inode
 
Old 10-28-2003, 12:25 AM   #7
Electro
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For linux you do not need a huge hard drive. A 20 gigabyte hard drive is sufficient even in games.

The video card that you pick will be very noisy. You can pick a GeForce4 Ti4800 and have a less noisy environment.

If you are thinking of overclocking in the future to get a little more performance or getting more life out your computer, try other memory brands like OCZ, Geil, Corsair, Kingston, Adata. I suggest buying brands that bundle pairs of modules for dual-channel memory chipsets. Any memory company that invest time to produce modules for overclockers will have enough time giving you tips on improving your computer and picking the right memory model for your needs.

The power supply is the most not thought of component in the computer. Usually people don't take the time to invest in a good one, so their computer only last for a couple of months. Either Enermax or Power Cooler. Also a good in-line UPS device will help get rid of those nasty surges and brown outs.

I would invest in aluminum cases because they dissipate the heat better than steel cases. Also aluminum has the highest heat convention characteristics than steel.
 
Old 10-28-2003, 12:42 AM   #8
Scruff
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What OS you use has nothing to do with the amount of data you might need to store on your hard drive. I use linux exclusively, and still have 200gb's worth of drive space. I just use the 40gb Maxtor for doing full system backups now. It's really conveinient.80gb's is full right now with photos, mp3's, and movies. It took almost 3gb's just for the full Slackware install. I still have like 100 cd's to rip as well. Ok, I also have a 10gb partition for XP since I still haven't got my wife to use linux at all. It's aggravating too. I would like to run my own personal mail server, but can't until I get her a pc so mine can be up 24/7.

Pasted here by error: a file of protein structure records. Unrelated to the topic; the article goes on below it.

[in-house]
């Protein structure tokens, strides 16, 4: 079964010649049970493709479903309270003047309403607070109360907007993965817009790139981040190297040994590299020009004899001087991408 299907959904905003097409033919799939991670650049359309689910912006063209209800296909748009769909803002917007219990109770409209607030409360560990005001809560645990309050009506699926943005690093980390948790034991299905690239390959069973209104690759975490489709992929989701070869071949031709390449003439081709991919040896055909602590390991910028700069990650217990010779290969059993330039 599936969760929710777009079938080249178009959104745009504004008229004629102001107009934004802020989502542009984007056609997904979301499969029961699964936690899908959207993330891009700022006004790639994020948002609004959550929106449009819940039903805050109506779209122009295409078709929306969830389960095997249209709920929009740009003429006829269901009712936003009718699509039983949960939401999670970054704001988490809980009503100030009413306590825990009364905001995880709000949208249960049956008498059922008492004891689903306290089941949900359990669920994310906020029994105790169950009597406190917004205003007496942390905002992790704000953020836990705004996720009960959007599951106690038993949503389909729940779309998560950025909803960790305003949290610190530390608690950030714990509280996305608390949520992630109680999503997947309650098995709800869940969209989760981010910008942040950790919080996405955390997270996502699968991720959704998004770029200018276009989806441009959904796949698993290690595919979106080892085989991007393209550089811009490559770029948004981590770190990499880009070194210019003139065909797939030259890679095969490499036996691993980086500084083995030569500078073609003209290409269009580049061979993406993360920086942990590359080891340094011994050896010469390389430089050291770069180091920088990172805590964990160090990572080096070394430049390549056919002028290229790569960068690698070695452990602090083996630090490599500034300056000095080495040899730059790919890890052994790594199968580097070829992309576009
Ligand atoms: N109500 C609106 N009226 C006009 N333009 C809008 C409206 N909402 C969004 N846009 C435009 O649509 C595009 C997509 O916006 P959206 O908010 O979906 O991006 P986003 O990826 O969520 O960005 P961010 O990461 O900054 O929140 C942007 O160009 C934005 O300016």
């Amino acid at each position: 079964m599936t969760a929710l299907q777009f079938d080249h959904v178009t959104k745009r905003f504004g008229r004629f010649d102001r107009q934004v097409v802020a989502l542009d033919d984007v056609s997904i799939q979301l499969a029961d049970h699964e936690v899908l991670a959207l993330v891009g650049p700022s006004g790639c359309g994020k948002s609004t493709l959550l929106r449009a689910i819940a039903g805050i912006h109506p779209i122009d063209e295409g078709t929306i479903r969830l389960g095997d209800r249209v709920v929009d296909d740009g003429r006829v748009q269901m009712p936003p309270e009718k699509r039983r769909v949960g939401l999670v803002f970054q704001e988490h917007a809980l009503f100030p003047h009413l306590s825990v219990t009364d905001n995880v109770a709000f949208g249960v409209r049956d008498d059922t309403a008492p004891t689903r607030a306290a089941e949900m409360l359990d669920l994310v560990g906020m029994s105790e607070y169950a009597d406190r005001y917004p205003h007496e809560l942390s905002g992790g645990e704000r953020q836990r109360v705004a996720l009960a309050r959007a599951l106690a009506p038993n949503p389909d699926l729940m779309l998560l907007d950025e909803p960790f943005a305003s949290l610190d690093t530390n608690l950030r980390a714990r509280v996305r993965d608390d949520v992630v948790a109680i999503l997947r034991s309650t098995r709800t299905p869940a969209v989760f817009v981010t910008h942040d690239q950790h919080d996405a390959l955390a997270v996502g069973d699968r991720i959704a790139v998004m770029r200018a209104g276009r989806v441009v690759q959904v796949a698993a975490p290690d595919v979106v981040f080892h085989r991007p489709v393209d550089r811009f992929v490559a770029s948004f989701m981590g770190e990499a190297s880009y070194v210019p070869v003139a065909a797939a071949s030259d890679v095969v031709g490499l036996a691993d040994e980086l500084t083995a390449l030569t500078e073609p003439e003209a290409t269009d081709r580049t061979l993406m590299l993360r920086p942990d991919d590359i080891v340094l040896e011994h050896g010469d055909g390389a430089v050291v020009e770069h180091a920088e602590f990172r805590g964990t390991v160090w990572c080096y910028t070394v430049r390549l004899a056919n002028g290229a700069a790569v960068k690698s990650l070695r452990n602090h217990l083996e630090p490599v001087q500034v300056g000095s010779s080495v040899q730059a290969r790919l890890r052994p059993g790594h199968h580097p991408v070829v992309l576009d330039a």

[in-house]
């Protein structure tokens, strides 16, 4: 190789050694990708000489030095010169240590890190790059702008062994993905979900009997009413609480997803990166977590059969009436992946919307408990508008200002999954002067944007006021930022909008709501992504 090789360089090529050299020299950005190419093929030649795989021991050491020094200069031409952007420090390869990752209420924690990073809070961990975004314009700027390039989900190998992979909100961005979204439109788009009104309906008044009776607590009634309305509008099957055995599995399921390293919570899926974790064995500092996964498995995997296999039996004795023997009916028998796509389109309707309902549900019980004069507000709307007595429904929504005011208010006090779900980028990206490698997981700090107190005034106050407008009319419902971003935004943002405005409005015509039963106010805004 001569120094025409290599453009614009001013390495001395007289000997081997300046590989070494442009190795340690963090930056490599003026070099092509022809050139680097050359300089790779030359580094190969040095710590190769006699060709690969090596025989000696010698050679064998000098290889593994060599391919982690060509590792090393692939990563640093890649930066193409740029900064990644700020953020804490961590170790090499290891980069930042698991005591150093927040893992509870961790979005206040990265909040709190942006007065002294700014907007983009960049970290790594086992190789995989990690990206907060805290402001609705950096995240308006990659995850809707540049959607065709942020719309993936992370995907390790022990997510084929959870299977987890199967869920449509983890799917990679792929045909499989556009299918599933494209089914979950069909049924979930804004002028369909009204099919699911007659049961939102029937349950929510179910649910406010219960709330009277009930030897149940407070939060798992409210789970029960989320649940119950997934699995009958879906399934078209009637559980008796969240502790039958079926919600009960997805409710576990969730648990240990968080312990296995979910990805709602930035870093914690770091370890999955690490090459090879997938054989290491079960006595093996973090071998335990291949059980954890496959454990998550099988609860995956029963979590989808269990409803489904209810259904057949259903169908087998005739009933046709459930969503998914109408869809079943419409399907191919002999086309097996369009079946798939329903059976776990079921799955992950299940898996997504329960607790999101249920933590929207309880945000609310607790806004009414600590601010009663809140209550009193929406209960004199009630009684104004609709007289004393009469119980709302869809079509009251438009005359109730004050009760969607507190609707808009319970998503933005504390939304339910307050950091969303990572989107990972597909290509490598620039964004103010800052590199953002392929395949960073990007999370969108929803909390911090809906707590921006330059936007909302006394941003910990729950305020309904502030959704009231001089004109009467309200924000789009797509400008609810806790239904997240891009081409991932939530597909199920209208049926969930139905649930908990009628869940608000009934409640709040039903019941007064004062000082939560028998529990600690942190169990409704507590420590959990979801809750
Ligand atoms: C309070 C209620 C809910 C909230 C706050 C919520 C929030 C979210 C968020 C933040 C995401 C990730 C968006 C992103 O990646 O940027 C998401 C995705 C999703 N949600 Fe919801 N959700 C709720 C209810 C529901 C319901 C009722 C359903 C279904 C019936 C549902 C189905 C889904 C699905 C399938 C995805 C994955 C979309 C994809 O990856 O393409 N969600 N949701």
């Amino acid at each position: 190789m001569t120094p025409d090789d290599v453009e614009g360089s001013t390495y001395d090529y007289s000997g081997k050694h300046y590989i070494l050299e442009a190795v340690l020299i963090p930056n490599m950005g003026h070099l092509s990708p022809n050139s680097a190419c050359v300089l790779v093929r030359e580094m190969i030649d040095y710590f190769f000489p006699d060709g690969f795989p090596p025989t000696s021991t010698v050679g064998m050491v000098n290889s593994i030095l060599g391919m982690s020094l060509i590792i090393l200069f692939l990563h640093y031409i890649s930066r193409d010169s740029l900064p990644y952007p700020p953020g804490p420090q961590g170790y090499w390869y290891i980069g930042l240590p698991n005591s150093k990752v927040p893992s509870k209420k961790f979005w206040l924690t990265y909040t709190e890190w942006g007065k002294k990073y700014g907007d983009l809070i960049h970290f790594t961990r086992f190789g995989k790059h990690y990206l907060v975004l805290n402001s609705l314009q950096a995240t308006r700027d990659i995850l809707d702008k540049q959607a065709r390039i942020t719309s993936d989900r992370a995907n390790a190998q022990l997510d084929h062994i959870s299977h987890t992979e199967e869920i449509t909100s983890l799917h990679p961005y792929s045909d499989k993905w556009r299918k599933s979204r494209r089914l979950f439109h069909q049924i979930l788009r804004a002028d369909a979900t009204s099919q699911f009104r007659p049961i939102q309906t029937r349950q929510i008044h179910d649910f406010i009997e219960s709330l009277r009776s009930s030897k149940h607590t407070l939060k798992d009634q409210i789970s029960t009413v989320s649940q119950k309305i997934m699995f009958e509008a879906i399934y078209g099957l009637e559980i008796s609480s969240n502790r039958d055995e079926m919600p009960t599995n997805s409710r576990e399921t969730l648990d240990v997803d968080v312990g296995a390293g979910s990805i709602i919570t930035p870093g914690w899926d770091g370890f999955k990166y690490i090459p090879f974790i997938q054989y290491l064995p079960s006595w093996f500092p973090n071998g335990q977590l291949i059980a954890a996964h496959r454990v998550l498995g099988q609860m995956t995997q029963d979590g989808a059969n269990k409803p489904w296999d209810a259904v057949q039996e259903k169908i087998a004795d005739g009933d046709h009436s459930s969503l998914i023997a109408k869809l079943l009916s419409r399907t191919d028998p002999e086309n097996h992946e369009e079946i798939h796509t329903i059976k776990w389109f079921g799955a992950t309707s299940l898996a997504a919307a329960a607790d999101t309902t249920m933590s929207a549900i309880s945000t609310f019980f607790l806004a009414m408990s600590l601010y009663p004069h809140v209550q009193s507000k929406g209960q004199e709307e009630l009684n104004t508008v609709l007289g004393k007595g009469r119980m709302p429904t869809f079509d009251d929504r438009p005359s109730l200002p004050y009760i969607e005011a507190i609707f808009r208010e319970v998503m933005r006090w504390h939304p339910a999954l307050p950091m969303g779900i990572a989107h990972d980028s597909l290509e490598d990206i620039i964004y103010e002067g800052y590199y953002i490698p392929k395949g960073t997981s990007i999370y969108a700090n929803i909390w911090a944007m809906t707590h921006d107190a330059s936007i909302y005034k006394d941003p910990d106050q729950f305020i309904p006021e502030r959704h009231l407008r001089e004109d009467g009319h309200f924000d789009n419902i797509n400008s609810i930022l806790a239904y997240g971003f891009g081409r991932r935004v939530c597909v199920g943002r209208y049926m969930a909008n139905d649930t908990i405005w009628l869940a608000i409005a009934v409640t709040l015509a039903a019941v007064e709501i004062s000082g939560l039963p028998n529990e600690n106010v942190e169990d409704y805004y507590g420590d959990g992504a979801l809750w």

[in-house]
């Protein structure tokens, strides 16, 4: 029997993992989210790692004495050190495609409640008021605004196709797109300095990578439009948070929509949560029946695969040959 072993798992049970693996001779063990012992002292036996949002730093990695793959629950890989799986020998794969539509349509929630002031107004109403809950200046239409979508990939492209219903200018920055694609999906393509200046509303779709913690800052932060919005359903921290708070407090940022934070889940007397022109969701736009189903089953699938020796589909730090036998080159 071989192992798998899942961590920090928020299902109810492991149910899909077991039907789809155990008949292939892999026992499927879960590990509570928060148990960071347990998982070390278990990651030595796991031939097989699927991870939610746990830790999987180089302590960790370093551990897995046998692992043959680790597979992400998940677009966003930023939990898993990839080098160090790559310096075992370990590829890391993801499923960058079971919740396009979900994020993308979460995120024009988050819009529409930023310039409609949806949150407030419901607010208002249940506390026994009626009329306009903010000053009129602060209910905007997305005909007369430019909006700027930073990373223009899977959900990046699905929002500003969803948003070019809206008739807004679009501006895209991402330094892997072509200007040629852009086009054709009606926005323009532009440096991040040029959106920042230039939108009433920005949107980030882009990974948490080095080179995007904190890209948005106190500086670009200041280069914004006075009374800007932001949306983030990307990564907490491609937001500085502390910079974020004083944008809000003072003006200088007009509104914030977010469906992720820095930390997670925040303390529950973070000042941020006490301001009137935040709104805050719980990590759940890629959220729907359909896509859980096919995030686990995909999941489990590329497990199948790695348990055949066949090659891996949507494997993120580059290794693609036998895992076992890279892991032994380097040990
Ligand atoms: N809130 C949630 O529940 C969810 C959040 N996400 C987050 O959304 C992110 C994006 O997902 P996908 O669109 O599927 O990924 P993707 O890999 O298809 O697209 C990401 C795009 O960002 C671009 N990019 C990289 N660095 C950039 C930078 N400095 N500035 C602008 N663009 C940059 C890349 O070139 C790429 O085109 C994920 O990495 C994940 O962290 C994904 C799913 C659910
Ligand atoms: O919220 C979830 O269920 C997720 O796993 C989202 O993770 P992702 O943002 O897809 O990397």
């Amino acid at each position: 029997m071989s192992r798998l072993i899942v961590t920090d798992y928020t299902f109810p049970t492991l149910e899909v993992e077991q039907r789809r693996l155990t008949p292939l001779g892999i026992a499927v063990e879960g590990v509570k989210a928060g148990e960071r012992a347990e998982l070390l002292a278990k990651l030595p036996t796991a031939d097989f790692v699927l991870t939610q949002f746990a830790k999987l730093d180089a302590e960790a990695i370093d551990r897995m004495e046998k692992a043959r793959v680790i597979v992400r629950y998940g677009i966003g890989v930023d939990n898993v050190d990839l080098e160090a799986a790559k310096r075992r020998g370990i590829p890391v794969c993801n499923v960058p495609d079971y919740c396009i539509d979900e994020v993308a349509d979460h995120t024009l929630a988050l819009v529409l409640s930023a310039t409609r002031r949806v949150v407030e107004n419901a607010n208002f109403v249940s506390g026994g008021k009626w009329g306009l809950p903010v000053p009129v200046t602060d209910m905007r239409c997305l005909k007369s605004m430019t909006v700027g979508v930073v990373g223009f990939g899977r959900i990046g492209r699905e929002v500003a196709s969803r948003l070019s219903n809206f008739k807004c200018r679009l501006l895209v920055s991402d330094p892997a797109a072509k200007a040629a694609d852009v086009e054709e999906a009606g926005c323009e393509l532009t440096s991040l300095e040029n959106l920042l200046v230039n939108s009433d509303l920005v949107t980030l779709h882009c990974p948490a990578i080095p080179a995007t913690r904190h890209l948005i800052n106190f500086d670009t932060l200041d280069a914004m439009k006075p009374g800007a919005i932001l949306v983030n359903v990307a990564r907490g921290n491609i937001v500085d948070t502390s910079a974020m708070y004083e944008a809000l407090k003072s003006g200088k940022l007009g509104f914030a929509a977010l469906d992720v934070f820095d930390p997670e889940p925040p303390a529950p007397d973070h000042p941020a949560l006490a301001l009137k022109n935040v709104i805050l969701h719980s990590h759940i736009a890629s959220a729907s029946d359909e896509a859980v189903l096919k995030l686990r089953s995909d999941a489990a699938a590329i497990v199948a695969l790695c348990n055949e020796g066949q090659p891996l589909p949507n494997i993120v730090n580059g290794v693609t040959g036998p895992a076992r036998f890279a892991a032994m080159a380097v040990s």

I have to agree with the RAM suggestion. I questioned the Crucial choice myself. I would even put Kingston HyperX at the bottom of my choices. Crucial didn't even make the list. But, to each his own I suppose.

As far as aluminum cases go, they definitely will do better in the heat dept, but really; AMD's aren't notoriously hot either. I have my 2500+ overclocked to a 3200 using a $25 Igloo 1214 and it runs around 38 degrees celcius normal, and up to 52 under 100% load. Not bad really. In a steel case with two 7200rpm hard drives and a screaming cdwr (this memorex is fast, but too loud)

Last edited by Scruff; 10-28-2003 at 12:56 AM.